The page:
The Department of Justice (DoJ) on Wednesday approved the $67 billion merger of AT&T Inc. and BellSouth Corp. Tomorrow, the FCC is expected to do the same. The DoJ did not impose any conditions on the combination, and it was not known whether the FCC would follow suit.
“The presence of other competitors, changing regulatory requirements and the emergence of new technologies in markets for residential local and long- distance service indicate that this transaction is not likely to harm consumer welfare,” Assistant Attorney General Thomas Barnett said in a statement. “The proposed acquisition does not raise competition concerns with respect to Internet services markets or ‘net neutrality.'”
An AT&T executive called the unequivocal and unconditional approval a sign of the competitive nature of the industry. AT&T is focused on bringing more video choices and next-generation broadband services to as many consumers as possible and our merger with BellSouth will help deliver these benefits to more consumers, more quickly, said AT&T General Counsel James D. Ellis.
The Competition Coalition, an alliance composed of various competitive carriers and pro-consumer organizations, decried the move.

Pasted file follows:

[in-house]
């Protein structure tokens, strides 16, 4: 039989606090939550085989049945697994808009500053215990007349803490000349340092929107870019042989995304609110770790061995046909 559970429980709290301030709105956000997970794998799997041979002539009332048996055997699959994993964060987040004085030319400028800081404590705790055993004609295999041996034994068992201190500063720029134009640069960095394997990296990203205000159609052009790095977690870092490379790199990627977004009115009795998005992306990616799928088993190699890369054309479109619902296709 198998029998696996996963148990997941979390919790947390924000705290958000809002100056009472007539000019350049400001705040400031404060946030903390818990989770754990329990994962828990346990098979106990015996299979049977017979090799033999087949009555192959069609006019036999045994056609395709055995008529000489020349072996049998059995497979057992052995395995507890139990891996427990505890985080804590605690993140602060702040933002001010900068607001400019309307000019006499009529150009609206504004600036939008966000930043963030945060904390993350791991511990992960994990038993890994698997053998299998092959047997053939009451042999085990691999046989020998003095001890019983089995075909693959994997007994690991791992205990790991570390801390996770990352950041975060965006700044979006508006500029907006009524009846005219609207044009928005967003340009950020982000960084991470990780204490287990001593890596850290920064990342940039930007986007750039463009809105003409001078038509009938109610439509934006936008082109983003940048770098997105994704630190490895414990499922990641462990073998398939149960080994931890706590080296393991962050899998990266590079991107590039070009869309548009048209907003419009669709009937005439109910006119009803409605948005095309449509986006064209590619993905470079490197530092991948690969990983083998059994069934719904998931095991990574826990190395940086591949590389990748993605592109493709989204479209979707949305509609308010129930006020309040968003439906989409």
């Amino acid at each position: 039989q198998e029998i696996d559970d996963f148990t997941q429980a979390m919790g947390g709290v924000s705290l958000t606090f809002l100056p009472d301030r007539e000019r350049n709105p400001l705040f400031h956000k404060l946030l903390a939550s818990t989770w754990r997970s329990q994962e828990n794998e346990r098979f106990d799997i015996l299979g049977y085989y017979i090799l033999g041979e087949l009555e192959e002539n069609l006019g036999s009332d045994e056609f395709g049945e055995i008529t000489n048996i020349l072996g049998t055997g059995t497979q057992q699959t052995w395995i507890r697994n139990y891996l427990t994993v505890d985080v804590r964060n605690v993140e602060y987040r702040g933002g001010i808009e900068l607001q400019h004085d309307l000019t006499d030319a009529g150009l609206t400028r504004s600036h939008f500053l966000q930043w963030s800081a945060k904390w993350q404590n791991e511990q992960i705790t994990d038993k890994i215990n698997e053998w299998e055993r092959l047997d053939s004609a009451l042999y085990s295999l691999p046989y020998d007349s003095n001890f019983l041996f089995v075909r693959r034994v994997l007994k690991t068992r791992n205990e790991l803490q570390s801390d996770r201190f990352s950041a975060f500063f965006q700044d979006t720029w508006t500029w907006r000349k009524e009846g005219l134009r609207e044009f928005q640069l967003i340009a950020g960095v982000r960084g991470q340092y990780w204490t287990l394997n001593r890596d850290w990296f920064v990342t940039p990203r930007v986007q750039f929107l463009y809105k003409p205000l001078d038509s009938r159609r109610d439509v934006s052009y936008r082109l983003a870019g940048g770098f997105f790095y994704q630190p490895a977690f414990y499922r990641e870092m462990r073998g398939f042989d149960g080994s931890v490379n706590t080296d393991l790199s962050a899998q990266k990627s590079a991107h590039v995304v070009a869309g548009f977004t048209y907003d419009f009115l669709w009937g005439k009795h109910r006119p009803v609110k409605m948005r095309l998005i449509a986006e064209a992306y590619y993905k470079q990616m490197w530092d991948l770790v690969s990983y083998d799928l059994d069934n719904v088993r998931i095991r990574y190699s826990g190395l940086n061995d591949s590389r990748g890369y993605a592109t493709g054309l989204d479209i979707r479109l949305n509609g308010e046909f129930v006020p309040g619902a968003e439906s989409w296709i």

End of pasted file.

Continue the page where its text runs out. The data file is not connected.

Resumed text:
Unfortunately, by endorsing the largest telecommunications merger in history, the DoJ ignored the interests of consumers and the valid concerns raised by many experts and organizations that the reconstitution of Ma Bell will lead to higher prices, job cuts, violations of customer privacy and a widening of the digital divide, said Andrew Schwartzman of the Competition Coalition. He also serves as president and CEO of the Media Access Project. AT&T, with the help of a complicit government, is poised to control nearly half of the nations phone lines, and will also be the largest wireless and broadband Internet company in the country. If the FCC joins DoJ in shirking its responsibilities, all Americans will be beholden to this massive beast.
The coalition also contended that by issuing a press release instead of a consent decree, the DoJ has avoided a judicial review of the AT&T-BellSouth merger. The AT&T-SBC and Verizon Communications Inc.-MCI Inc. deals are under scrutiny from a federal judge, Emmet G. Sullivan. Sullivan has spent the past several months reviewing them under the Tunney Act, at the behest of associations interested in competitive fairness. He still has not decided whether the mergers negatively impacted competition and consumers.
The DoJs decision comes just days after members of the House Judiciary Committee asked the agency not to approve the deal until the Tunney Act reviews of the AT&T-SBC and Verizon-MCI combinations have concluded.